Jerzy Mae wants to be a ballerina. She always tries to be perfect, but no one can really be perfect so she's always frustrated. Then Jerzy's little brother, Mason, starts attending her classes because their mother has to work late.
Why I picked it up: I like the Sugar Plum Ballerinas series because I like how the kids are into dancing (just like me).
Why I finished it: It was fun to meet Jerzy's little brother Mason, who is a natural dancer (which makes Jerzy Mae very unhappy). I don't hear much about boys dancing, and it amazed me.
I'd give it to: My dancing teacher Miss Jeffy Lou. She knows how hard it is to be the only black girl in a dance class, and so she would be happy to see all the black dancers in this book, especially Jerzy Mae's idol, Miss Camilla Freeman, the first black ballerina from the Ballet Company of New York.
Thomas Edison invented a whole lot of things and improved even more. This is the story of his lab, what he made, and how it changed our lives today, from movies to how we separate ore from rock.
Why I picked it up: Edison was a cool guy, and fairly odd, too. In the illustration of his Menlo Park Lab, you can see the pet bear cub!
Why I finished it: Most books about invention let you think that one smart guy came up with a great idea that immediately got made. This book shows the reality: Edison worked with a whole lot of smart people (many of them in the illustrations) in a company working on hundreds of projects. He and his coworkers invented some things, but more often they made important improvements to existing devices, like the first telegraph that could send and receive messages at the same time.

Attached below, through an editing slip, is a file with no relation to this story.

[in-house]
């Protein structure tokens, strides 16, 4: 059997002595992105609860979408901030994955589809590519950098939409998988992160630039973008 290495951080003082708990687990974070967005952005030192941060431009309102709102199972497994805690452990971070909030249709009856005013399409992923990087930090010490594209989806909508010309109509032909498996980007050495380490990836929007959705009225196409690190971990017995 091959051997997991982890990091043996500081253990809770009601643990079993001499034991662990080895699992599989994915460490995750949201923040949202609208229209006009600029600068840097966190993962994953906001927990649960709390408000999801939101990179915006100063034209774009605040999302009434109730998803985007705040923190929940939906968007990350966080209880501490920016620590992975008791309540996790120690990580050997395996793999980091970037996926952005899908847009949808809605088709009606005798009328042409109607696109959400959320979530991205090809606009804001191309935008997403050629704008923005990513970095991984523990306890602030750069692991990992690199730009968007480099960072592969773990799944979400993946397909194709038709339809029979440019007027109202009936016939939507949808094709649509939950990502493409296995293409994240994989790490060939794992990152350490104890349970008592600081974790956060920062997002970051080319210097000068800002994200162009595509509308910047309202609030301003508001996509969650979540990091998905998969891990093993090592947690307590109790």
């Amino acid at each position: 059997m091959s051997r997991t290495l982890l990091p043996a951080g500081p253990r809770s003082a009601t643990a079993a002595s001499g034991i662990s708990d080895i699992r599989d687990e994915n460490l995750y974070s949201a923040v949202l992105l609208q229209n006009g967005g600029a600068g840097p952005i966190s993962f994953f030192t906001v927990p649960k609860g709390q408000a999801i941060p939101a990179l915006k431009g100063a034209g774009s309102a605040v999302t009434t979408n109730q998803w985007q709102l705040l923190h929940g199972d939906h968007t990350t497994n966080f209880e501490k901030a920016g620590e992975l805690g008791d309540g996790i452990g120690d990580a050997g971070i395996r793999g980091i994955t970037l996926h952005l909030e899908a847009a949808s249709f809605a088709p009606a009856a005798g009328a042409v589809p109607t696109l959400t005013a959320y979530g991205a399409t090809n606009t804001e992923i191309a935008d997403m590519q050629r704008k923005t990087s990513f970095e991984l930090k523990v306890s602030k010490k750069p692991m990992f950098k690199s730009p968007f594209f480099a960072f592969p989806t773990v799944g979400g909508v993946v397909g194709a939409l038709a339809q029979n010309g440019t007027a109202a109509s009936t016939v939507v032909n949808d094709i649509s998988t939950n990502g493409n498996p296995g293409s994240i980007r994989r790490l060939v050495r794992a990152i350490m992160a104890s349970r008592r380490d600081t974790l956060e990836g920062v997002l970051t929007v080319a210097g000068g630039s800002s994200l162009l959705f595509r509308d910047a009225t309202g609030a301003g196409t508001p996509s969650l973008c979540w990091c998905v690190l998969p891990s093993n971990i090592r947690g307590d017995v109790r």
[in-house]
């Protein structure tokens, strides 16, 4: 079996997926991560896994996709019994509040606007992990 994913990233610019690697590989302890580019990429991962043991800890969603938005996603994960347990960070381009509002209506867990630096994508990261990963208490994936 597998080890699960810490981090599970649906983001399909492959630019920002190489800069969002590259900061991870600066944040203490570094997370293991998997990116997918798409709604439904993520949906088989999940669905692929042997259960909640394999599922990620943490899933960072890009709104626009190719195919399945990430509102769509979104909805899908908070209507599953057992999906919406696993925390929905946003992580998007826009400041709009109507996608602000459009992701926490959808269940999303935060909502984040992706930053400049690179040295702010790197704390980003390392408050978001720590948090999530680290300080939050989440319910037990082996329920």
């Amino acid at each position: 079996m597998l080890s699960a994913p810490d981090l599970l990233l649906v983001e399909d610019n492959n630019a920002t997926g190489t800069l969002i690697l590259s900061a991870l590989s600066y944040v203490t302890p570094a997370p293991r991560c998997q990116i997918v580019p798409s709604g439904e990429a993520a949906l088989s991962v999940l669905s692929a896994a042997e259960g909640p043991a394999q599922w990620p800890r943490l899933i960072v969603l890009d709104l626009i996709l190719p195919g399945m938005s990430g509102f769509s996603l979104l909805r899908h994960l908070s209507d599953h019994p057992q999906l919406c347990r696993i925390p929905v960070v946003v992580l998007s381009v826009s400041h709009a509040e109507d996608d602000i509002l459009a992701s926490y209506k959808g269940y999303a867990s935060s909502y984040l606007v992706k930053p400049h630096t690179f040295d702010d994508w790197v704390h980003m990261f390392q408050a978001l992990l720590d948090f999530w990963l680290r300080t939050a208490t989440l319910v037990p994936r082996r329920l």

I'd give it to: Amber, a ‘zine maker who will like that before there were photocopiers, Edison's lab invented an electric pen that worked like a tattoo gun. It punched holes in a sheet of paper to make a stencil that could then be used to make as many copies as you wanted!
When horsefly and honeybee fight over a flower, they each lose a wing. A frog grabs them both, then leaves them on a lily pad to go look for more dinner.
Why I picked it up: The handholding, googly-eyed, one-winged horsefly and honeybee on the cover look super goofy.
Why I finished it: I don’t usually like picture books with a message, but the moment when they escape from the frog by working together had me giggling.
I'd give it to: Claire, who’d laugh at the frog as he tries to get his dinner back. She strikes me as the kind of kid who likes to see amphibians suffer a little frustration.
Fox is tired of eating old, stringy toads every day. After he catches a bunch of tender, young toadlets, their mamma teaches him how to make a special treat.
Why I picked it up: I like picture books with scared looking kids on the front, even if they’re toads. The title implied they were about to be eaten. I was hoping for a story with a sick sense of humor.
Why I finished it: It wasn’t sick. (Spoiler: no toads are harmed in the course of the book.) But I did love the scene were Fox heads to the cookbook store to find new ways to cook a toad. He’s on the floor reading, books scattered everywhere. (I’m sure Fox didn’t buy anything.)